4 stars out of 5
In the end, I enjoyed this book - but it was the plot, not the characters, that turned the tide. For much of the first half, all I did was mutter to myself how much I detested main character Josie Buhrman (and to a slightly lesser extent, her twin sister Lanie). The latter sister struck me as the "evil" twin, just as apparently she did to the characters in the book who knew her. Josie was another story; she spent most of her time berating other people for their lying ways when she was arguably the biggest liar of them all.
To be fair, the now-estranged Josie and Lanie had it tough growing up. Their mother had some kind of mental illness, their father was murdered 13 years earlier, and not long thereafter, the mother ran off to join a hippy-dippy cult. If there was a saving grace, it was that their father's killer was caught and convicted - identified by Lanie, who claimed to have seen him do the dastardly deed. Throughout his years in jail, though, he's insisted that he's innocent.
Not long after their mother abandoned them, Josie left home, ending up in New York with her partner, Caleb, and zero intentions of ever going back to visit once-treasured relatives. But then, a self-described "investigative" reporter named Poppy Parnell reveals a podcast which she claims will shed new light on the twins' father's murder. Was a man wrongly convicted? Did Lanie, who changed her original story that she'd seen nothing, lie on the witness stand? And if those things are true, who is the real murderer and what was the motivation?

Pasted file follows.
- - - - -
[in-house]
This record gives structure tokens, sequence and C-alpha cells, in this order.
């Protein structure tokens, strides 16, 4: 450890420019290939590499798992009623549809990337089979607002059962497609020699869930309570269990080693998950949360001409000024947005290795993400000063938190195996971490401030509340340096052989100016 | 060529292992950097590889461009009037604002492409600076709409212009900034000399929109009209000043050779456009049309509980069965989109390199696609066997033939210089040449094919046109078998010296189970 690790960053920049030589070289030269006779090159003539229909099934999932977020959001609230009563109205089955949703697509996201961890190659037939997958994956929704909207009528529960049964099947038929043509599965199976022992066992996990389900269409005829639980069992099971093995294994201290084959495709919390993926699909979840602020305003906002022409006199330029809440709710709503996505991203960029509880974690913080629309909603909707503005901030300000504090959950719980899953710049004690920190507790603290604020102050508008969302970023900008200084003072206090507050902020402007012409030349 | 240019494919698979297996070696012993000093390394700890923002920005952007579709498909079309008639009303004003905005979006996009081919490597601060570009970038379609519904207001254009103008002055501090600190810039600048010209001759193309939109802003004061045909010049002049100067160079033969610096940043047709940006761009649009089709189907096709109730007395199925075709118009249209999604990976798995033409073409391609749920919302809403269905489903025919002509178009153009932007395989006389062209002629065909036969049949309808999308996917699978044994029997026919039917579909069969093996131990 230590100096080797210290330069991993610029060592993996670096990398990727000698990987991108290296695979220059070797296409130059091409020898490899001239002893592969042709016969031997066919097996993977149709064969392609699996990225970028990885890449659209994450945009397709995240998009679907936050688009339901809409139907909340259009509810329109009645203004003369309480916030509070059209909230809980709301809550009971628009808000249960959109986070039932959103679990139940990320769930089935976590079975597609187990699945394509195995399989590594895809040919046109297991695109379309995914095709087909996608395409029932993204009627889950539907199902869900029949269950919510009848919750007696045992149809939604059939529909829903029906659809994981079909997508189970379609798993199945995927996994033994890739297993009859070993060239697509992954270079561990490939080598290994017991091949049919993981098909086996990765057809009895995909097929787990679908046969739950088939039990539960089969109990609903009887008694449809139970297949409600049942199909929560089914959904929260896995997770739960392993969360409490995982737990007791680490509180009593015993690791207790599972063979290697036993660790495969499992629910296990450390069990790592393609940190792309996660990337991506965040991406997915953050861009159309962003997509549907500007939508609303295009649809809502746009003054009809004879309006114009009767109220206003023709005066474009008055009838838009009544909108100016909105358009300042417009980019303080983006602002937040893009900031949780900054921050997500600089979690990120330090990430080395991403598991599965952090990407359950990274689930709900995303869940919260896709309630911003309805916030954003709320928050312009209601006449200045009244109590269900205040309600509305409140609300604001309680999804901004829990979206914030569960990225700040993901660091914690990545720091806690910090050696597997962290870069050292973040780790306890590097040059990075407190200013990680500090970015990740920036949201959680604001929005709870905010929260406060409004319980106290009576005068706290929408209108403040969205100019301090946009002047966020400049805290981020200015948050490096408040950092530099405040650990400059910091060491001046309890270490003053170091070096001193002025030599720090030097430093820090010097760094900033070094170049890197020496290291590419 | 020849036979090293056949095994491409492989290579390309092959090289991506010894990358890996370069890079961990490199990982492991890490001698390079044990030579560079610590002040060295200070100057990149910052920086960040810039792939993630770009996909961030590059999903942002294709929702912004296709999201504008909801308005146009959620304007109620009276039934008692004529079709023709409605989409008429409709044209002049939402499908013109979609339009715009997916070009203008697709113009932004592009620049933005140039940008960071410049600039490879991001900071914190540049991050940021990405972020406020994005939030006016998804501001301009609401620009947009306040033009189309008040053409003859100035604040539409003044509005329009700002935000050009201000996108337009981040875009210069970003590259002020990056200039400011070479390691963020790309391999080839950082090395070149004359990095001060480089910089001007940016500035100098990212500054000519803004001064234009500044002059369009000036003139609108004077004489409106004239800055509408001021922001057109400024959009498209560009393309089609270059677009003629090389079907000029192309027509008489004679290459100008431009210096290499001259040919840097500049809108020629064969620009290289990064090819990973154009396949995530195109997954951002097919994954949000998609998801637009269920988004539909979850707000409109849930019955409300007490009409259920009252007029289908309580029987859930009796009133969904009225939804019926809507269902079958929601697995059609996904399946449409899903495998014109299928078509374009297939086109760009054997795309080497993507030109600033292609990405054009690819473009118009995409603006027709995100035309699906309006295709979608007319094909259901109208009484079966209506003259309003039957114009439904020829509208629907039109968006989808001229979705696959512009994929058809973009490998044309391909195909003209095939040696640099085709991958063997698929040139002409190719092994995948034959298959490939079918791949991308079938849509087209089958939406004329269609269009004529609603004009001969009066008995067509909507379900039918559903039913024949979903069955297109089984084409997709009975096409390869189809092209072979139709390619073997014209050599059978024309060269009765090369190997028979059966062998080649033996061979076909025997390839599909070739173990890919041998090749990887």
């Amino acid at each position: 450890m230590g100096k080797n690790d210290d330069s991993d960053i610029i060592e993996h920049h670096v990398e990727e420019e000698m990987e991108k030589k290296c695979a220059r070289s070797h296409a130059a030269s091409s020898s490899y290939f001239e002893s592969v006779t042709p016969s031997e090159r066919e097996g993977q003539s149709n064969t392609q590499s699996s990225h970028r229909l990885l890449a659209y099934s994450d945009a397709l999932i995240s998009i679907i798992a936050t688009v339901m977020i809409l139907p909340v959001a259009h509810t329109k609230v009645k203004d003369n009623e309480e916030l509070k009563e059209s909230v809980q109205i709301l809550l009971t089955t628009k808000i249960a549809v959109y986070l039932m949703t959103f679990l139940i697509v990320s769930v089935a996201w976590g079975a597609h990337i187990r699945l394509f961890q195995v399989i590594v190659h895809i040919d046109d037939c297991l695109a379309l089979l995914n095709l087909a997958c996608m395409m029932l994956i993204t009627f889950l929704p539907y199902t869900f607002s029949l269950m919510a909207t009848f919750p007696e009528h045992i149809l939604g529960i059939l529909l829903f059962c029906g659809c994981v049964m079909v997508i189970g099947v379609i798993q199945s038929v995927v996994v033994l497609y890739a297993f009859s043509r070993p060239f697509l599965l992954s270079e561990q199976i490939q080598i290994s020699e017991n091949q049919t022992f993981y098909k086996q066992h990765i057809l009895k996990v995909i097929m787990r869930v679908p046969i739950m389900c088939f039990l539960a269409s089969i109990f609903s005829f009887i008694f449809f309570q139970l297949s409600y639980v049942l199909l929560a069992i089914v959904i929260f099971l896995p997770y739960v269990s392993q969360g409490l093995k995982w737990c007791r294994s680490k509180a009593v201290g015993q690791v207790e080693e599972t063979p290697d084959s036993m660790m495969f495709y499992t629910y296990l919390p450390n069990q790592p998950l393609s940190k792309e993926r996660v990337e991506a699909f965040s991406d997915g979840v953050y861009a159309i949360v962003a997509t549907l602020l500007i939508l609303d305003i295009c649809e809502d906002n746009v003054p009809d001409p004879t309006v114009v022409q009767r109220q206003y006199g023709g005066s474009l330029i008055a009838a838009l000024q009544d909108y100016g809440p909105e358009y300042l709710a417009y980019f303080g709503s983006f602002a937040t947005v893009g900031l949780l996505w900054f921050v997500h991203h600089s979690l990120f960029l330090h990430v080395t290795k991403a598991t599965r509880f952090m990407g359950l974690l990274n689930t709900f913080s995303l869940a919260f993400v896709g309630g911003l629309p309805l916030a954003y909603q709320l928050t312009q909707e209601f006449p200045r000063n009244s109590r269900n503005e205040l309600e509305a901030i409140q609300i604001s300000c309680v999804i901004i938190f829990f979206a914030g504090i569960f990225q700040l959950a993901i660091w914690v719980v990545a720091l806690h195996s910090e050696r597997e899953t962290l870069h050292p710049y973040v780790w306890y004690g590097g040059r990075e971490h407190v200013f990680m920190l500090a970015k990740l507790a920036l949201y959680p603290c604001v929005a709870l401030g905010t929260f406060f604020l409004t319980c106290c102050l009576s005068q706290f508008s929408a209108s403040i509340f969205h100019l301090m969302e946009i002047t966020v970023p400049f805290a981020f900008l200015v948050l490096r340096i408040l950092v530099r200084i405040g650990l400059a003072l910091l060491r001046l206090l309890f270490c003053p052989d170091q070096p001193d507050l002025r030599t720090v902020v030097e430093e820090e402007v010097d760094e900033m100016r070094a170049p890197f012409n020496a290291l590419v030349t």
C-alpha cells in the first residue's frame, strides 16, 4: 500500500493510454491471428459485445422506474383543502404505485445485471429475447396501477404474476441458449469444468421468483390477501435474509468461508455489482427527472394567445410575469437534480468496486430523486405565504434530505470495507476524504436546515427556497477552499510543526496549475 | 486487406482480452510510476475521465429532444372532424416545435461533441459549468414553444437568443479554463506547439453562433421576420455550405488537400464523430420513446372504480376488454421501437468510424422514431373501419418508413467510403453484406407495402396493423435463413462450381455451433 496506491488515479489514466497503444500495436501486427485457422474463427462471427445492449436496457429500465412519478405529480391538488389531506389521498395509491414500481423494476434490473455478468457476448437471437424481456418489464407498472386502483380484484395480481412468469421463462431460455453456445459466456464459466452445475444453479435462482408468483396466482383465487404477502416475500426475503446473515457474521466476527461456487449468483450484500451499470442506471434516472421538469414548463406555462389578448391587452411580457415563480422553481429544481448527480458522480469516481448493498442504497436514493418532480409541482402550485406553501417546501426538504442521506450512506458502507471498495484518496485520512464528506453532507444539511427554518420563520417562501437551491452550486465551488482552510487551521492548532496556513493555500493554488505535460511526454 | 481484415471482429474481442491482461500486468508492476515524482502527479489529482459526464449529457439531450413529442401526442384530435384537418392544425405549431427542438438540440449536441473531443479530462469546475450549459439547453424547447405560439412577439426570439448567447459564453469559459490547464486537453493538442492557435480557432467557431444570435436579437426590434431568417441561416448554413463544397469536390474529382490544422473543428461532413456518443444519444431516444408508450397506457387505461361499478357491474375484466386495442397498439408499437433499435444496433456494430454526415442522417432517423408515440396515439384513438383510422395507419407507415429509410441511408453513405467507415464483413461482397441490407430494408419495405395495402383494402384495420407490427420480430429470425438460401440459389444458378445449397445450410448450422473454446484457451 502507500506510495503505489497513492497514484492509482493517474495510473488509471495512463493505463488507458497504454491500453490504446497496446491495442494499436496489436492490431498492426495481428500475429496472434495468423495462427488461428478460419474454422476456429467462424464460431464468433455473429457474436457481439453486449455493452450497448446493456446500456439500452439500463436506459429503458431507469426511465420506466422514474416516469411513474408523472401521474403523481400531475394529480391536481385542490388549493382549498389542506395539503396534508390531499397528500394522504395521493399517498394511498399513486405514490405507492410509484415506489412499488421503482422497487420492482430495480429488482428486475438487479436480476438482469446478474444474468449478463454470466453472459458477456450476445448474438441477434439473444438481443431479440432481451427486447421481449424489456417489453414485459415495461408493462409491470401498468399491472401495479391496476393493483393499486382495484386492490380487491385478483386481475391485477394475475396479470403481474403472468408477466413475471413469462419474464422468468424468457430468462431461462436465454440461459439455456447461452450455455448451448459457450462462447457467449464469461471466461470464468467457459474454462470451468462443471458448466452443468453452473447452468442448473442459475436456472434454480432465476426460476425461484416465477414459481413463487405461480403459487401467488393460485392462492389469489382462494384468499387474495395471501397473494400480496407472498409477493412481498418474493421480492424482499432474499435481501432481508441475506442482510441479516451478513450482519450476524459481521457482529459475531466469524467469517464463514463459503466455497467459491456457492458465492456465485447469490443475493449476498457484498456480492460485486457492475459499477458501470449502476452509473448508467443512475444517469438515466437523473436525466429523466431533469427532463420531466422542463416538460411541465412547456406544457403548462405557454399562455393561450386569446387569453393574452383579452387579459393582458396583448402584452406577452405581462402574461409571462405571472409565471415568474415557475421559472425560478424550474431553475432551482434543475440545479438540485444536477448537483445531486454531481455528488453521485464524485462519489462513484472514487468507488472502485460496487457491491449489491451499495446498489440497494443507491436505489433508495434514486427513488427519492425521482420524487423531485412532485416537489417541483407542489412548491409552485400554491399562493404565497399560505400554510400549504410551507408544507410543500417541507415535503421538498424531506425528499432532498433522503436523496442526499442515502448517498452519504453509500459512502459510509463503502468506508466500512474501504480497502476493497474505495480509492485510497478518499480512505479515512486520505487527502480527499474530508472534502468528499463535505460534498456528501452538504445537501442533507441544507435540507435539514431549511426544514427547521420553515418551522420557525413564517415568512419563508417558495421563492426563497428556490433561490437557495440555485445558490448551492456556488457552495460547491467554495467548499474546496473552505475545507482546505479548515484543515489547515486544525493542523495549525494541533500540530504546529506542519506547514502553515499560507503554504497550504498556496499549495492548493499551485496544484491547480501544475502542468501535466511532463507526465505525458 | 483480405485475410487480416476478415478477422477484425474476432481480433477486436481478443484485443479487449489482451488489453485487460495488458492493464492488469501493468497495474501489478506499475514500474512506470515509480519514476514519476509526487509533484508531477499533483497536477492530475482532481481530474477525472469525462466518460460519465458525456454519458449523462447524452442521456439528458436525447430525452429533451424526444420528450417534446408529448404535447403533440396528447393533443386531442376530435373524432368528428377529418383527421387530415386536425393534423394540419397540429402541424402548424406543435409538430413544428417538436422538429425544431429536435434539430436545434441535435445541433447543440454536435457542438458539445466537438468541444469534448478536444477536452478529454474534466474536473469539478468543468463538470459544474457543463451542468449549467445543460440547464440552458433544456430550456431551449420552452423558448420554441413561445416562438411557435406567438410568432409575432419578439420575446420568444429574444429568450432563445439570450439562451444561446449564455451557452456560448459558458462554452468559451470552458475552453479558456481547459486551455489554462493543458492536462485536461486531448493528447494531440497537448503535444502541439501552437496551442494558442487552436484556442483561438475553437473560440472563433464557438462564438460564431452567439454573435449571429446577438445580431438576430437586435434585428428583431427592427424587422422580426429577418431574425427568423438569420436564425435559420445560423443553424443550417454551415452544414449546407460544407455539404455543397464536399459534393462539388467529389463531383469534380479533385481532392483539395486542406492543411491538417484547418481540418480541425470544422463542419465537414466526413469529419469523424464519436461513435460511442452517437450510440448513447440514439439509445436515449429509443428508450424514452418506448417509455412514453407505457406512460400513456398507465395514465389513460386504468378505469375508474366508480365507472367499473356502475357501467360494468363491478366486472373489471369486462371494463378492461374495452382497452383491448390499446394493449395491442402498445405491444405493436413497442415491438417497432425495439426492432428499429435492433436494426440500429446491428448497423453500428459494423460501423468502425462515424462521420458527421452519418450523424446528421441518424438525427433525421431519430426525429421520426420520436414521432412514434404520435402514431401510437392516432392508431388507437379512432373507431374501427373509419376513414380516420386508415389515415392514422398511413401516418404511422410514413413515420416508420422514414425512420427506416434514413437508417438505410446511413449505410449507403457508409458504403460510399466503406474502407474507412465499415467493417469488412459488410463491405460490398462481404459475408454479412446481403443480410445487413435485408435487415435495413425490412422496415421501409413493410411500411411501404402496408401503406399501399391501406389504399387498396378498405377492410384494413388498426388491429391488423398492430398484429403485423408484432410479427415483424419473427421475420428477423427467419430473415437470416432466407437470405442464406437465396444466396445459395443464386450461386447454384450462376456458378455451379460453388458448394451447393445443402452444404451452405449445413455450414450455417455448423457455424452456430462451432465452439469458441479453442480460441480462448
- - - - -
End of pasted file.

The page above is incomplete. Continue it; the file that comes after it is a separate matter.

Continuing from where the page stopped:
The podcast, downloaded by thousands including Josie, opens up old family wounds - especially, it seems, for the twins' mother; not long after the first one appears, she is found dead on the cult's property, clearly a suicide. Now, Josie feels compelled to return home for the funeral of the mother she loved, hoping to avoid interaction with anyone else. She also doesn't want to interact with Caleb, who's ready and willing to accompany her. Why? Simply because everything she's told him about herself is a big fat lie, including her last name - which she changed to rid herself of the stigmas of her past and live in relative anominity.
Although she was given ample opportunity and good reason to 'fess up, Josie refuses to come clean - reasoning that her beloved Caleb just wouldn't understand and would exit stage left. Instead, she manages to convince him to stay put while she heads home alone. If I didn't already dislike her, that sealed the deal for sure.
From then on, much of the story focuses on Josie's encounters with family members, most notably her sister, interspersed with text of the podcasts and readers' reactions as they are released. As tensions begin to heat up, Josie gets a surprise visitor; and from that time forward, the story starts to move quickly, capturing my attention to the somewhat-of-a-twist ending.
My conclusion? If you can stand neurotic, sometimes totally unhinged females, this is a very good, intriguing book with a plot that's a bit different (and thus welcome, especially given all the recent books featuring neurotic females). Many thanks to the publisher, via NetGalley, for providing me with an advance copy in exchange for an honest review.
Are You Sleeping? by Kathleen Barber (Gallery Books, August 2017); 336 pp.